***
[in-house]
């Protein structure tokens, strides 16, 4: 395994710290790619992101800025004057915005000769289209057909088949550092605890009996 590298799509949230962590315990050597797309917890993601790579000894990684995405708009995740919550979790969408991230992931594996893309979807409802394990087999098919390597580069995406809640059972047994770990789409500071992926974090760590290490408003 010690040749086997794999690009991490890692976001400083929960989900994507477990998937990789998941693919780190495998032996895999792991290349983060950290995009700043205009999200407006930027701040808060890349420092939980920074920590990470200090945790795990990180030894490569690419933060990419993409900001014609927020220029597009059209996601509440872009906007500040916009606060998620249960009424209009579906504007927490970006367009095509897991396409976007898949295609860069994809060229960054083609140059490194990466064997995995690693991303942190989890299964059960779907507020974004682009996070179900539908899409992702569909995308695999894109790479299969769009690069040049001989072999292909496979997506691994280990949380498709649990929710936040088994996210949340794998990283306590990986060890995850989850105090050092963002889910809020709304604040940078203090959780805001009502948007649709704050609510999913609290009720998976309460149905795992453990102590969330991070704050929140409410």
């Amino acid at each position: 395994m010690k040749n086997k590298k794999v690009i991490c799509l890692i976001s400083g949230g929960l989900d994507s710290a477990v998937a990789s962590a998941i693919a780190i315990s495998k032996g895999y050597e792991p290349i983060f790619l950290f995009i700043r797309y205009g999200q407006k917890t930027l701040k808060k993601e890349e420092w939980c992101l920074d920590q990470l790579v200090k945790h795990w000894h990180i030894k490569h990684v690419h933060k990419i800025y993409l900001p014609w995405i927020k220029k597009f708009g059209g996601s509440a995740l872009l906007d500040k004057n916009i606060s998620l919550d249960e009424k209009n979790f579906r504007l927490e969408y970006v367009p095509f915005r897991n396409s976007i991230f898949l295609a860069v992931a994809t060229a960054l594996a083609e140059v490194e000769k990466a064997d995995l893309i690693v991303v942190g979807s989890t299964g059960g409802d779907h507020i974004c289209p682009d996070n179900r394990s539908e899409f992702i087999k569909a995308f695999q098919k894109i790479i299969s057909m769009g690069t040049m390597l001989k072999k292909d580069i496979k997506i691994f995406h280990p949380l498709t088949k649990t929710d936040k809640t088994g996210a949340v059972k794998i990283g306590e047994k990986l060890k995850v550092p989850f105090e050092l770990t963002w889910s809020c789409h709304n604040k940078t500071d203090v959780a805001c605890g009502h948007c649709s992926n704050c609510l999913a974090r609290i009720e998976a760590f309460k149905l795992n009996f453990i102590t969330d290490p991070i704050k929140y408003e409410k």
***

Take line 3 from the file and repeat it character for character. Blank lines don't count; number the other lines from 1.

């Amino acid at each position: 395994m010690k040749n086997k590298k794999v690009i991490c799509l890692i976001s400083g949230g929960l989900d994507s710290a477990v998937a990789s962590a998941i693919a780190i315990s495998k032996g895999y050597e792991p290349i983060f790619l950290f995009i700043r797309y205009g999200q407006k917890t930027l701040k808060k993601e890349e420092w939980c992101l920074d920590q990470l790579v200090k945790h795990w000894h990180i030894k490569h990684v690419h933060k990419i800025y993409l900001p014609w995405i927020k220029k597009f708009g059209g996601s509440a995740l872009l906007d500040k004057n916009i606060s998620l919550d249960e009424k209009n979790f579906r504007l927490e969408y970006v367009p095509f915005r897991n396409s976007i991230f898949l295609a860069v992931a994809t060229a960054l594996a083609e140059v490194e000769k990466a064997d995995l893309i690693v991303v942190g979807s989890t299964g059960g409802d779907h507020i974004c289209p682009d996070n179900r394990s539908e899409f992702i087999k569909a995308f695999q098919k894109i790479i299969s057909m769009g690069t040049m390597l001989k072999k292909d580069i496979k997506i691994f995406h280990p949380l498709t088949k649990t929710d936040k809640t088994g996210a949340v059972k794998i990283g306590e047994k990986l060890k995850v550092p989850f105090e050092l770990t963002w889910s809020c789409h709304n604040k940078t500071d203090v959780a805001c605890g009502h948007c649709s992926n704050c609510l999913a974090r609290i009720e998976a760590f309460k149905l795992n009996f453990i102590t969330d290490p991070i704050k929140y408003e409410k």